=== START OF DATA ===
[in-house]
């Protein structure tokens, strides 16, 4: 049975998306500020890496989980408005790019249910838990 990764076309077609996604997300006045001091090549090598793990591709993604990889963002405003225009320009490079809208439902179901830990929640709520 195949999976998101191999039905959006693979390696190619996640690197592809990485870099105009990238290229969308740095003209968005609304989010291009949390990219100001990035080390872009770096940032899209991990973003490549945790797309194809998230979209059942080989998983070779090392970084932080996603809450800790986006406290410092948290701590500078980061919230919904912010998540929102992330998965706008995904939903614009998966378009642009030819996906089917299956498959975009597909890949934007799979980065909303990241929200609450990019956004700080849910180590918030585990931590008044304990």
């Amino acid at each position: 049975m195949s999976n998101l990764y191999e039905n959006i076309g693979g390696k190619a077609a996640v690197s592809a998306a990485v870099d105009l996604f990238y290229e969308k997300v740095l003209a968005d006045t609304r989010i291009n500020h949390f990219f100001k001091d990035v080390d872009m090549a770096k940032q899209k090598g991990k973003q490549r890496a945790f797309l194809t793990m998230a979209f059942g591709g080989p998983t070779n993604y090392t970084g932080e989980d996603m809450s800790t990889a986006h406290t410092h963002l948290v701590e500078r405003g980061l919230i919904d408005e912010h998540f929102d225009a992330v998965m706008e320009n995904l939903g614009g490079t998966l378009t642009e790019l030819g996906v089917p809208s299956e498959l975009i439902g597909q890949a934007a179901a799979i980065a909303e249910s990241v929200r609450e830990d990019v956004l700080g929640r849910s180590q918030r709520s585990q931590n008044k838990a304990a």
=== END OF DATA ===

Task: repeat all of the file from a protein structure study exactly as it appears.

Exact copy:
[in-house]
């Protein structure tokens, strides 16, 4: 049975998306500020890496989980408005790019249910838990 990764076309077609996604997300006045001091090549090598793990591709993604990889963002405003225009320009490079809208439902179901830990929640709520 195949999976998101191999039905959006693979390696190619996640690197592809990485870099105009990238290229969308740095003209968005609304989010291009949390990219100001990035080390872009770096940032899209991990973003490549945790797309194809998230979209059942080989998983070779090392970084932080996603809450800790986006406290410092948290701590500078980061919230919904912010998540929102992330998965706008995904939903614009998966378009642009030819996906089917299956498959975009597909890949934007799979980065909303990241929200609450990019956004700080849910180590918030585990931590008044304990």
């Amino acid at each position: 049975m195949s999976n998101l990764y191999e039905n959006i076309g693979g390696k190619a077609a996640v690197s592809a998306a990485v870099d105009l996604f990238y290229e969308k997300v740095l003209a968005d006045t609304r989010i291009n500020h949390f990219f100001k001091d990035v080390d872009m090549a770096k940032q899209k090598g991990k973003q490549r890496a945790f797309l194809t793990m998230a979209f059942g591709g080989p998983t070779n993604y090392t970084g932080e989980d996603m809450s800790t990889a986006h406290t410092h963002l948290v701590e500078r405003g980061l919230i919904d408005e912010h998540f929102d225009a992330v998965m706008e320009n995904l939903g614009g490079t998966l378009t642009e790019l030819g996906v089917p809208s299956e498959l975009i439902g597909q890949a934007a179901a799979i980065a909303e249910s990241v929200r609450e830990d990019v956004l700080g929640r849910s180590q918030r709520s585990q931590n008044k838990a304990a």